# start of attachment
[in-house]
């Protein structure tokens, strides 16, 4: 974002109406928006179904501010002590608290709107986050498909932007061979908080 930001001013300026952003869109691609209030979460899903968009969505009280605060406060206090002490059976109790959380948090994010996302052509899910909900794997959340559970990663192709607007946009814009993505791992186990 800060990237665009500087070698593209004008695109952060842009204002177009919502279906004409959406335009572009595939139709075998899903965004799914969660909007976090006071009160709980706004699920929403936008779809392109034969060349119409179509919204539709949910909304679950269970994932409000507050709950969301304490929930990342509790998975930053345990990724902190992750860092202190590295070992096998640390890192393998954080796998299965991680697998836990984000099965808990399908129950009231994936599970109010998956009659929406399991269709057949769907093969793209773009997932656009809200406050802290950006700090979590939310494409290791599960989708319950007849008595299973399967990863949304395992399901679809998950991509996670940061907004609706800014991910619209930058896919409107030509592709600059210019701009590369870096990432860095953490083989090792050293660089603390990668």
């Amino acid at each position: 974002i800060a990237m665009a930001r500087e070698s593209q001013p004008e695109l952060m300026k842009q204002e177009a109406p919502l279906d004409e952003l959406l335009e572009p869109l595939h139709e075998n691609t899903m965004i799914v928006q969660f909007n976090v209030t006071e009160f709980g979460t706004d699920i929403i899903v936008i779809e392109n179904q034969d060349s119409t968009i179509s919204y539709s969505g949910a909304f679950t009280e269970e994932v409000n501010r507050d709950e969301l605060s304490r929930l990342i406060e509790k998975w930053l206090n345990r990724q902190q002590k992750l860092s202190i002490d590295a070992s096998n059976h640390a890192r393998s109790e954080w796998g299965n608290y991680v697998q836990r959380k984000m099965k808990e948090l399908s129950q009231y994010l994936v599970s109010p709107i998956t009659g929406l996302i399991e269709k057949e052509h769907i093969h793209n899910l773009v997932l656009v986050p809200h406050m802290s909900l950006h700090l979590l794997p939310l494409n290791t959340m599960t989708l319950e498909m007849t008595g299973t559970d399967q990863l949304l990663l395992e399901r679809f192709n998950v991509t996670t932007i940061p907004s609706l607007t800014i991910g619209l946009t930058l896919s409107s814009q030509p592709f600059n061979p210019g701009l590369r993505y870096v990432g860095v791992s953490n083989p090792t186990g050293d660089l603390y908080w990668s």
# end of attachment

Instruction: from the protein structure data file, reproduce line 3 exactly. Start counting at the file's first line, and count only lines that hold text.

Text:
């Amino acid at each position: 974002i800060a990237m665009a930001r500087e070698s593209q001013p004008e695109l952060m300026k842009q204002e177009a109406p919502l279906d004409e952003l959406l335009e572009p869109l595939h139709e075998n691609t899903m965004i799914v928006q969660f909007n976090v209030t006071e009160f709980g979460t706004d699920i929403i899903v936008i779809e392109n179904q034969d060349s119409t968009i179509s919204y539709s969505g949910a909304f679950t009280e269970e994932v409000n501010r507050d709950e969301l605060s304490r929930l990342i406060e509790k998975w930053l206090n345990r990724q902190q002590k992750l860092s202190i002490d590295a070992s096998n059976h640390a890192r393998s109790e954080w796998g299965n608290y991680v697998q836990r959380k984000m099965k808990e948090l399908s129950q009231y994010l994936v599970s109010p709107i998956t009659g929406l996302i399991e269709k057949e052509h769907i093969h793209n899910l773009v997932l656009v986050p809200h406050m802290s909900l950006h700090l979590l794997p939310l494409n290791t959340m599960t989708l319950e498909m007849t008595g299973t559970d399967q990863l949304l990663l395992e399901r679809f192709n998950v991509t996670t932007i940061p907004s609706l607007t800014i991910g619209l946009t930058l896919s409107s814009q030509p592709f600059n061979p210019g701009l590369r993505y870096v990432g860095v791992s953490n083989p090792t186990g050293d660089l603390y908080w990668s």